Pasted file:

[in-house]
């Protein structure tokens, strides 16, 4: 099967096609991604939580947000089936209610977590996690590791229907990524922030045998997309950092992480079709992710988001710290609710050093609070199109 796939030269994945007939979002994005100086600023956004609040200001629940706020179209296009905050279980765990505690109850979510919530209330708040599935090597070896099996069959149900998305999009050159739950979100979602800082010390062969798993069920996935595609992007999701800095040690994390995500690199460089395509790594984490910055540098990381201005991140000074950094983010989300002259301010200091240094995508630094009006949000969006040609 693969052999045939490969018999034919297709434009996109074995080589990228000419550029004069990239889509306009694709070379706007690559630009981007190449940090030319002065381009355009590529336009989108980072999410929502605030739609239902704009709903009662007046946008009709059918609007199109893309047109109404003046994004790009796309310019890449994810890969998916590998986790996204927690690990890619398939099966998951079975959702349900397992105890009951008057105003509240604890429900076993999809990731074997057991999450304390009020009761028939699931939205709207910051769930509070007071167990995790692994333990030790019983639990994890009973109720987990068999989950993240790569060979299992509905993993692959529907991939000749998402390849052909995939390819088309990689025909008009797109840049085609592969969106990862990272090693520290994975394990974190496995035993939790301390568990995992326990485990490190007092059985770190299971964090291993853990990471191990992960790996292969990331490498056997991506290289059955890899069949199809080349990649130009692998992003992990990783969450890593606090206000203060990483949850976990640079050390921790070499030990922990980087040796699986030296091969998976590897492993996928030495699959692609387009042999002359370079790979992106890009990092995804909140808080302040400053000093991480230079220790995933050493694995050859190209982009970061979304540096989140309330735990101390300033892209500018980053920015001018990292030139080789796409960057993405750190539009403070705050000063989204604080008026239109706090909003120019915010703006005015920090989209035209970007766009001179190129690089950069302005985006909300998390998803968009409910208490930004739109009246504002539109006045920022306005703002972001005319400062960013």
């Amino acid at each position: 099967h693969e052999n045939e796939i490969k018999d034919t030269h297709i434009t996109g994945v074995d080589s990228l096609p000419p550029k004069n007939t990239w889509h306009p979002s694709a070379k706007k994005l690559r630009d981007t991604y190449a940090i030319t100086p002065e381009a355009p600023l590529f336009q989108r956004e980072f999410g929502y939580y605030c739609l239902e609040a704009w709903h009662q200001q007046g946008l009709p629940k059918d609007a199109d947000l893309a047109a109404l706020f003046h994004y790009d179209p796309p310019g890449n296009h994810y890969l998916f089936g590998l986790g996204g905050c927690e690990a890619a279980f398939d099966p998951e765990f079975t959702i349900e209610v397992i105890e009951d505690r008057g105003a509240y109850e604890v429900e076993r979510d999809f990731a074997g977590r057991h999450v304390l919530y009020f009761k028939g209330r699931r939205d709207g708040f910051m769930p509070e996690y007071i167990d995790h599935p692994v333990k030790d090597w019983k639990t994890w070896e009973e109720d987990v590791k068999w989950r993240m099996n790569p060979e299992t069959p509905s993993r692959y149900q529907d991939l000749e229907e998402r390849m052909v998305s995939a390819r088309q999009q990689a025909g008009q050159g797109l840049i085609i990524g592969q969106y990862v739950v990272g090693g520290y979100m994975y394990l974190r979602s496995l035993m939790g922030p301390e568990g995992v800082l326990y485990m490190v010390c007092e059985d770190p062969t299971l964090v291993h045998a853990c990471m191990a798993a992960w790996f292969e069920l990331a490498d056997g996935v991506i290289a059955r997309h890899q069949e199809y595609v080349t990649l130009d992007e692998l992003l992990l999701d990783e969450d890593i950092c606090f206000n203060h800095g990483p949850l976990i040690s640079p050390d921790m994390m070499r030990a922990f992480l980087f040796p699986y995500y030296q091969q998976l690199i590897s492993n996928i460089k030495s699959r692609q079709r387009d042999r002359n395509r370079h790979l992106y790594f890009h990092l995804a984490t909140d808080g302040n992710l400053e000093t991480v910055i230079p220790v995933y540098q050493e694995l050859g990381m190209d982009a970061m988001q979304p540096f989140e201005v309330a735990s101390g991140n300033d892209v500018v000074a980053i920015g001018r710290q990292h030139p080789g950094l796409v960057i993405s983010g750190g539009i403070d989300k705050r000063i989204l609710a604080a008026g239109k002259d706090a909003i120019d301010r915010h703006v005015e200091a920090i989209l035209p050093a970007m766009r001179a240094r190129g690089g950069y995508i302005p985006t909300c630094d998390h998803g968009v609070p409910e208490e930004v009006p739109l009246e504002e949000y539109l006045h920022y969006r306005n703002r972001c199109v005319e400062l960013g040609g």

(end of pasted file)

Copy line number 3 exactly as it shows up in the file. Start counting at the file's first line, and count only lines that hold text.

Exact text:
């Amino acid at each position: 099967h693969e052999n045939e796939i490969k018999d034919t030269h297709i434009t996109g994945v074995d080589s990228l096609p000419p550029k004069n007939t990239w889509h306009p979002s694709a070379k706007k994005l690559r630009d981007t991604y190449a940090i030319t100086p002065e381009a355009p600023l590529f336009q989108r956004e980072f999410g929502y939580y605030c739609l239902e609040a704009w709903h009662q200001q007046g946008l009709p629940k059918d609007a199109d947000l893309a047109a109404l706020f003046h994004y790009d179209p796309p310019g890449n296009h994810y890969l998916f089936g590998l986790g996204g905050c927690e690990a890619a279980f398939d099966p998951e765990f079975t959702i349900e209610v397992i105890e009951d505690r008057g105003a509240y109850e604890v429900e076993r979510d999809f990731a074997g977590r057991h999450v304390l919530y009020f009761k028939g209330r699931r939205d709207g708040f910051m769930p509070e996690y007071i167990d995790h599935p692994v333990k030790d090597w019983k639990t994890w070896e009973e109720d987990v590791k068999w989950r993240m099996n790569p060979e299992t069959p509905s993993r692959y149900q529907d991939l000749e229907e998402r390849m052909v998305s995939a390819r088309q999009q990689a025909g008009q050159g797109l840049i085609i990524g592969q969106y990862v739950v990272g090693g520290y979100m994975y394990l974190r979602s496995l035993m939790g922030p301390e568990g995992v800082l326990y485990m490190v010390c007092e059985d770190p062969t299971l964090v291993h045998a853990c990471m191990a798993a992960w790996f292969e069920l990331a490498d056997g996935v991506i290289a059955r997309h890899q069949e199809y595609v080349t990649l130009d992007e692998l992003l992990l999701d990783e969450d890593i950092c606090f206000n203060h800095g990483p949850l976990i040690s640079p050390d921790m994390m070499r030990a922990f992480l980087f040796p699986y995500y030296q091969q998976l690199i590897s492993n996928i460089k030495s699959r692609q079709r387009d042999r002359n395509r370079h790979l992106y790594f890009h990092l995804a984490t909140d808080g302040n992710l400053e000093t991480v910055i230079p220790v995933y540098q050493e694995l050859g990381m190209d982009a970061m988001q979304p540096f989140e201005v309330a735990s101390g991140n300033d892209v500018v000074a980053i920015g001018r710290q990292h030139p080789g950094l796409v960057i993405s983010g750190g539009i403070d989300k705050r000063i989204l609710a604080a008026g239109k002259d706090a909003i120019d301010r915010h703006v005015e200091a920090i989209l035209p050093a970007m766009r001179a240094r190129g690089g950069y995508i302005p985006t909300c630094d998390h998803g968009v609070p409910e208490e930004v009006p739109l009246e504002e949000y539109l006045h920022y969006r306005n703002r972001c199109v005319e400062l960013g040609g």